Yesterday I drove through a blinding snowstorm. Literally, it was blinding. The windshield wipers on my 1988 pickup were feeble and could not keep pace with the snowfall. My buddy in the passenger seat had to roll down the window and reach out a grab the right-hand blade and bang it against the windshield to free the ice chunks that built up. I would do the same on the left side while trying to keep the vehicle on the road and not veer into the considerable drifts and snowplow berms. The defroster had to labor to keep the window clear on the inside, made worse by the two of us opening the windows and allowing fresh gusts of snow inside. Each of us had a cloth and we would vigorously wipe our side to keep ahead of the endless condensate. Visibility at one point dropped to nothing--we had to stop, get out, and scrape the windshield before resuming! Good thing my Toyota 4WD hugs the road like a tank. I did not have to worry about slipping and sliding. I've spent a fair amount of time driving on snowy and icy roads and my technique is pretty good. My buddy is a four-wheeling expert and he has given me many useful pointers and tips over the years. Suffice to say we made it safe and sound to the parking lot at Mt. Ashland Ski Area after that harrowing ten-mile ordeal. I was so keyed-up I ran straight to the bathroom through the howling wind to empty my tortured bladder. I was so in need of relief that I was oblivious to the swirling snow that stung my hands and face like bits of sand. Back in the truck, we suited up for our day on the mountain. The southwest wind would smack us around with gale-like force, but we managed to get our skis on and point them in the general direction of the chair-lift. The overcast sky hung low and made it difficult to see much past about twenty or thirty feet. The wind scooped up the fresh-falling snow and spun it around and tossed it back down again, obscuring landmarks just as you made them out. We took the plunge nonetheless and made our way mostly by feel to the roped off lift-lines, joining about thirty others eagerly waiting for the chairs to start loading. All I could think of at that point was that everyone standing there was a crazy person. Crazy to drive up the mountain. Crazy to strap on skis and boards. Crazy to get on a chairlift and careen down a slope. Crazy to "chase freshies." Because that is why everyone was there--the piles and piles of new snow. Powder, or pow-pow in ski argot, is something of a holy grail to the alpine thrill-seeker. Done right, a run through virgin snow ("first tracks") is akin to floating, much like riding a wave to the surfer or free-falling to the skydiver. Done by intermediate hacks like myself, it can be a futile, frustrating endeavor. You really have to be a crazy person to pursue this activity. I even said so in the line: "everyone here is crazy!" No one argued. They just nodded and went on. Fortunately my skiing skills have improved over the last few years and I really can get down in the deep stuff and make some nice turns and even occasionally look halfway like an advanced skier. My buddy, an outstanding skier, always reminds me that I can keep up with him so that must mean I'm pretty good. Bit of a left-handed compliment, that, but I'll take it. In the end, despite some on-going equipment issues, I had a good time. In the lee of the trees the runs were protected and the cloudbank lifted enough so we could see, and we put together some good stretches. I surprised myself with some very nice sequences and kept up with another fellow we know who is always up there and is a very accomplished powder-hound. My screaming quads told me to quit long before the weather wore me down. With thicker thighs I could have managed another few hours and been utterly indifferent to the appalling conditions. I wonder if that means I'm now one of those crazy people.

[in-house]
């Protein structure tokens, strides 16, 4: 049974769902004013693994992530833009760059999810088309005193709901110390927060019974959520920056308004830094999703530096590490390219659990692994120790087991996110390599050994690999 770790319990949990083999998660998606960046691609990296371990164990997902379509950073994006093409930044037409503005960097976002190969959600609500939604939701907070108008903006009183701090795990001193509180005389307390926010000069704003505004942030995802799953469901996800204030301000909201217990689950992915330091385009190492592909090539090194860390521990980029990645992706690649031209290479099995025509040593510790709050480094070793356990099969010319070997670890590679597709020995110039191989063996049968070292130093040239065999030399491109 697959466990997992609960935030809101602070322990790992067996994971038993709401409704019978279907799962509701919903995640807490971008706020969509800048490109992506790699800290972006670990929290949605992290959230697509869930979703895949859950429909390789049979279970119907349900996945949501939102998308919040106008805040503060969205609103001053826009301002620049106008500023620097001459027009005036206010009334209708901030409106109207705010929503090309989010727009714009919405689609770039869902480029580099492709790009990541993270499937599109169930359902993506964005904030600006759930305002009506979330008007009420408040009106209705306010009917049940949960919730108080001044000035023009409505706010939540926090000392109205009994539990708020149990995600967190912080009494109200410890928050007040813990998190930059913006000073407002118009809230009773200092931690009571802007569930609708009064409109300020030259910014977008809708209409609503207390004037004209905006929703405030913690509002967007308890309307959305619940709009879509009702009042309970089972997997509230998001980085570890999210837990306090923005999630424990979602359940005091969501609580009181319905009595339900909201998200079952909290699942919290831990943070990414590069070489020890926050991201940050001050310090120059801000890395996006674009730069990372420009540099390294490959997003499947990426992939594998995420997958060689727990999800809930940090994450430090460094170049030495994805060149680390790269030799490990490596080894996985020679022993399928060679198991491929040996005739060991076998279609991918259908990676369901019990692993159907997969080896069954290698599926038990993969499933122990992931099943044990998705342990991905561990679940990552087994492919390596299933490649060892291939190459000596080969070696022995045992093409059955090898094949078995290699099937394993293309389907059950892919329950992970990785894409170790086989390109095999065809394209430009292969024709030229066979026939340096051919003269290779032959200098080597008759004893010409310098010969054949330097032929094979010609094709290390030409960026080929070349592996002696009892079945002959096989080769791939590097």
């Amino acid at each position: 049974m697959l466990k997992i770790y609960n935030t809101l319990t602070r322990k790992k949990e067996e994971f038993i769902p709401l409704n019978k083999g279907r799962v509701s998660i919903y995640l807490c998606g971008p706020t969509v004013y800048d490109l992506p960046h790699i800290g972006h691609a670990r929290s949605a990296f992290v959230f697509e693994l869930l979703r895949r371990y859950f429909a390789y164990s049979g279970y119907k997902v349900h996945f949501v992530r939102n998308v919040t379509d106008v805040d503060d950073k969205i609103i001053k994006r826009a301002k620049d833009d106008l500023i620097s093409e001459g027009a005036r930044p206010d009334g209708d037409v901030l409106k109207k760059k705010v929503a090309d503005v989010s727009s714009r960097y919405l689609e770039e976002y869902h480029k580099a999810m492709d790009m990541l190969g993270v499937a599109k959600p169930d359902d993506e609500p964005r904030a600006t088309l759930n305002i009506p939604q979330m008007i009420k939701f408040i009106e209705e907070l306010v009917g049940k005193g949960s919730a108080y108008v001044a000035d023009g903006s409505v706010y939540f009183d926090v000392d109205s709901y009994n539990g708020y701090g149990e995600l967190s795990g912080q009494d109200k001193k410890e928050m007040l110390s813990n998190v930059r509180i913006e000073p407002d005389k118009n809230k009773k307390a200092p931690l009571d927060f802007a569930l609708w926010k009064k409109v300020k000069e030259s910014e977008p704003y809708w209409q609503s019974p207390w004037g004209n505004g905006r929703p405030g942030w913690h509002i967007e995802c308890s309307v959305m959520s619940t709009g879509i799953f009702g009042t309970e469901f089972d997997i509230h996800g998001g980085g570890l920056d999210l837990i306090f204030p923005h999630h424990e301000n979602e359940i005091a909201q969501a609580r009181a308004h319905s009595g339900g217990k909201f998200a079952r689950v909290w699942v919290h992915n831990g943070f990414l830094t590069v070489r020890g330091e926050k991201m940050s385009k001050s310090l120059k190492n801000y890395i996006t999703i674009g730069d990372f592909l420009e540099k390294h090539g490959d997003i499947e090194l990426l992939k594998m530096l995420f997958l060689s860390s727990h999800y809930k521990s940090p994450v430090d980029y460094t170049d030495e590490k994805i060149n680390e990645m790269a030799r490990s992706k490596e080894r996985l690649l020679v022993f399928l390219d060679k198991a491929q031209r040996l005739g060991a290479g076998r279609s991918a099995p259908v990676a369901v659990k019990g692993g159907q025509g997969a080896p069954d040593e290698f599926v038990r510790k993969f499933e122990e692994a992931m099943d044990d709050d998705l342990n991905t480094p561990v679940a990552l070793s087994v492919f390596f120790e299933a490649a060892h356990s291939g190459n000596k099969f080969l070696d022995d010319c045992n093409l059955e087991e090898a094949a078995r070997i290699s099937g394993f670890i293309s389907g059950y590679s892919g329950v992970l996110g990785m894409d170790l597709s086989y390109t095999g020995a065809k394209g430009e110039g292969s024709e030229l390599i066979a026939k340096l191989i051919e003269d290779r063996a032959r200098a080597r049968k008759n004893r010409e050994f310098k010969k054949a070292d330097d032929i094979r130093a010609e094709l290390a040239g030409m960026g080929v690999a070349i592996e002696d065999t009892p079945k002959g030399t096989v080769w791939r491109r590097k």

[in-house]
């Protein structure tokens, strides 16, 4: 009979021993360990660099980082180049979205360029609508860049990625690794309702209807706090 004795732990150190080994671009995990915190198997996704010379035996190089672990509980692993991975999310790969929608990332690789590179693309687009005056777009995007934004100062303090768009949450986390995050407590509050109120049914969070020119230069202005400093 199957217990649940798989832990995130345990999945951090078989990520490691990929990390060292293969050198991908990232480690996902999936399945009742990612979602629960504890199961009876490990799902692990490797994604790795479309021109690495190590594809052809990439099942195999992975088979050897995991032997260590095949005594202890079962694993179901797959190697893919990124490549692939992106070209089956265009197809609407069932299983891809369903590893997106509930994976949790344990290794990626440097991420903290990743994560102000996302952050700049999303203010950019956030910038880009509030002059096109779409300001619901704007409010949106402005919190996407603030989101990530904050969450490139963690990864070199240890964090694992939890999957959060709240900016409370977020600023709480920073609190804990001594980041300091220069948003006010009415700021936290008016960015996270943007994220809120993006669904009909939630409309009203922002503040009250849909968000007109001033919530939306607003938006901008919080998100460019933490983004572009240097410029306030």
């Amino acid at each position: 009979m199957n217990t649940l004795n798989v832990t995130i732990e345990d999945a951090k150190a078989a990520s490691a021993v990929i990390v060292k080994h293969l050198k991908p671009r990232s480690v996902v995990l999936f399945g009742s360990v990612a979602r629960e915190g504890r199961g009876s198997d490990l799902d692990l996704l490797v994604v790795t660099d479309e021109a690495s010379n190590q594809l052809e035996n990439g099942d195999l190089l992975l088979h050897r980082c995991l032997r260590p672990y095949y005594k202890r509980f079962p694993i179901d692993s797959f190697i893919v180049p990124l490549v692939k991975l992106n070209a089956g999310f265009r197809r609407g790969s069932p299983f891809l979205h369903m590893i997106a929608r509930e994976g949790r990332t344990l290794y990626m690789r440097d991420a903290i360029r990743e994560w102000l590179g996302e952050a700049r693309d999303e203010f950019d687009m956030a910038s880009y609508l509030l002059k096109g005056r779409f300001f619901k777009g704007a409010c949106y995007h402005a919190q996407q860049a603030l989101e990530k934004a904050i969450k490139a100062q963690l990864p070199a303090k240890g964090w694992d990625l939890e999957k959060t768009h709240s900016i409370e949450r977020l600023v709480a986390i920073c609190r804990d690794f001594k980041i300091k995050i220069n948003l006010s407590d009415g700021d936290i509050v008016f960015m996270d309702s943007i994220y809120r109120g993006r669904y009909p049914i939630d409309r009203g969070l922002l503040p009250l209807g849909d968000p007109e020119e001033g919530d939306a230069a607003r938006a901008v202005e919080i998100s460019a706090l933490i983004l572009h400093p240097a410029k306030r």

02 December 2012